Building one employment agency from scratch to a leader in its service area would be a noteworthy achievement. Beth Paxton has pulled off that feat twice.
Staffers Inc. has managed to stand out in the crowd by not only offering a wide range of services, but also by treating its clients and its staff to “extras,” personal touches that build relationships and loyalty. And, all of this can be attributed to Paxton, who has proven that one can be an astute business person and still embrace people warmly and with respect.
“I learned a lot from Ms. Henry,” said Paxton with a laugh, referring to her mother. “If you do what you say you will do, you are already ahead of 95 percent of your competition.”
A Greenville native, Paxton was a standout high school student who went on to Delta State University, earning a bachelor’s degree in business administration.
She eventually relocated to Jackson and started out in real estate. However, Paxton found that work to be less than satisfying. Fortunately, this led her to a position where she got up-close. first-hand experience in the in’s and outs of human resources. That work she found rewarding, and she decided to open her own employment agency.
Paxton went to six bankers, and got six rejections. She would eventually get her loan, but at an interest rate well above the prime.
“It was a huge risk. Friends tried to talk me out of it,” she remembered. “But, I was really confident that I could make it go.”
Paxton’s business took off, a fact she attributes to an excellent staff. She quickly became known for her gifts and treats to staff and clients. For instance, she and her staff would offer free certificates for lunch for two to anybody — they did not have to be clients, just willing to share one with a colleague.
After building the business, Paxton came to a new place in her life. She had young children at home, so she sold her firm in 1998. She had no plans to reenter the industry.
However, former staff members started leaving her old company and came to Paxton seeking guidance. Paxton looked up one day and realized if she wanted to start another firm, she already had a veteran, proven staff in place. With that, Staffers was born in 2000.
Using the strategies and following the same principles that were so effective in her first venture, Paxton and Staffers have been very successful. The company specializes in temporary, temp-to-permanent and direct hire personnel. It also provides payrolling service, single source provider relationships and “Staffers Inc. on Premise,” offering an on-site staffing manager when large numbers of temps are assigned to one company.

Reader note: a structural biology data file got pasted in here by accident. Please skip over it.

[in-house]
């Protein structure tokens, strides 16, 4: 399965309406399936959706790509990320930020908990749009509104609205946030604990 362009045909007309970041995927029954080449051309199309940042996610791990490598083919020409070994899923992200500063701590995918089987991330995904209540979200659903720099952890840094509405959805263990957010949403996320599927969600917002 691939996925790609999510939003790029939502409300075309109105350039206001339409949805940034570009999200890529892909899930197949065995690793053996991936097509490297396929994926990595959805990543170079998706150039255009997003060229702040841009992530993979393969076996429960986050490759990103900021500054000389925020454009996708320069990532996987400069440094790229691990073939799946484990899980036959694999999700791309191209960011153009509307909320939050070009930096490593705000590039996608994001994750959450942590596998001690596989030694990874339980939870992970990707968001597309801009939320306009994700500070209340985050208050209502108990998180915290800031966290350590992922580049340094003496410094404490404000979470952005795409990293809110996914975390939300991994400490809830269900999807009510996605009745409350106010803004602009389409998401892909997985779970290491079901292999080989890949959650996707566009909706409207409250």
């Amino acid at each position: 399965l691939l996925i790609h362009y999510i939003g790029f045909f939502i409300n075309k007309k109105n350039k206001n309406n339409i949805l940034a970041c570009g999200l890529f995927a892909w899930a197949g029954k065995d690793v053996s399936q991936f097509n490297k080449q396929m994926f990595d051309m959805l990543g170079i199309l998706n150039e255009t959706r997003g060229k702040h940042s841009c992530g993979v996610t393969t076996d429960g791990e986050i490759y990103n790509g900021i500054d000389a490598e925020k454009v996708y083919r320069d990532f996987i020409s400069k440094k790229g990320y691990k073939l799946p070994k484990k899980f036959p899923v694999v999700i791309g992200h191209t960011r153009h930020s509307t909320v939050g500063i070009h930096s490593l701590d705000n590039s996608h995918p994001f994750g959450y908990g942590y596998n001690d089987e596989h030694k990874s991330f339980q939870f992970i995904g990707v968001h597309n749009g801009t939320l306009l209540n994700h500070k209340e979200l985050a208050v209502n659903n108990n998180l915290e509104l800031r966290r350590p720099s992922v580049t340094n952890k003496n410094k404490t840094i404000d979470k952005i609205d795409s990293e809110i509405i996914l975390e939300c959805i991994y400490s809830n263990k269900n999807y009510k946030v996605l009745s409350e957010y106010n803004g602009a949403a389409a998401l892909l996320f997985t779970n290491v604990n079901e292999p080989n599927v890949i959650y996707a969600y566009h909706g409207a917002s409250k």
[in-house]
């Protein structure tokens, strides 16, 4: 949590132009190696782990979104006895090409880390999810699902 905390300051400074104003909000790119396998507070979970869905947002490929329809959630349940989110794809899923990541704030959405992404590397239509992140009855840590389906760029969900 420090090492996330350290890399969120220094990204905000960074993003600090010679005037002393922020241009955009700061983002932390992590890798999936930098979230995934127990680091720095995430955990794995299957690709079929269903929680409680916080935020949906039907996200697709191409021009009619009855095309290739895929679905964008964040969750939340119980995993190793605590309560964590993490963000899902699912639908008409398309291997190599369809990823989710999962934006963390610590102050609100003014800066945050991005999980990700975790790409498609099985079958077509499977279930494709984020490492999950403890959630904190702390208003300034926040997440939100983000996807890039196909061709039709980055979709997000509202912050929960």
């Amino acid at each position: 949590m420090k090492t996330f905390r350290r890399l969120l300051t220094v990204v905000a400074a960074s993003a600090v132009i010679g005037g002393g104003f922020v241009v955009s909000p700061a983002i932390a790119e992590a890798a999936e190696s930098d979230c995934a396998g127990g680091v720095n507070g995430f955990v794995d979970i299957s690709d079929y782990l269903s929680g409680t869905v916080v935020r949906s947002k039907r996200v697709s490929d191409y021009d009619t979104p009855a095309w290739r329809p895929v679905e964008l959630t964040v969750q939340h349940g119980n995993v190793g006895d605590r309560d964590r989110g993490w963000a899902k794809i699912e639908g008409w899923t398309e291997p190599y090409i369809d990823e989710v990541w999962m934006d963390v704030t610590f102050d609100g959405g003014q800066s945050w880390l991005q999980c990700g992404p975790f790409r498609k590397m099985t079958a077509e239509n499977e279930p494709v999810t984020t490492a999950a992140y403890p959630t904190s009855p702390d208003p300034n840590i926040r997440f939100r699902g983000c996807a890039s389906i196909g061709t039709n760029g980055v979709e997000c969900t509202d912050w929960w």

Staffers prides itself on the extras it offers its clients. For instance, a successful temp-to-permanent client is often given a gift. When clients come by to pick up their paychecks, the firm often has a treat waiting for them. The firm also offers web-based training free of charge to those clients who want to improve their skills and their chances at a different or better career.
Paxton is also generous with gifts to her staff. She has surprised her people with new outfits, springs for gym memberships and other efforts just to say “thanks.”
“Employees are just as important as clients,” she said. “You spend the largest part of your day at the office, so you should enjoy it.”
Paxton’s generosity also extends to the community. Staffers contributes to a number of worthy organizations, and she encourages her people to get involved. To that end, the firm chooses a charitable cause each quarter to support. These causes run the gamut from Habitat for Humanity and Dress for Success to the American Heart Association and the M.B. Swayze Foundation’s STAR program.
Paxton said she does not push this to make Staffers look good. She simply feels she has an obligation to give something back.
Through all of the ups and downs, Paxton has remained positive and seemingly unaffected. Staffers’ mantra is “Finding Jobs, Changing Futures,” and the reward of helping others achieve their goals keeps her motivated and excited about the future.
“I have no regrets,” she said. When asked what advice she would give to others contemplating starting their own employment agency, Paxton said, “Go for it. If you really want to do it, it is a great industry.”
Contact MBJ staff writer Wally Northway at firstname.lastname@example.org.
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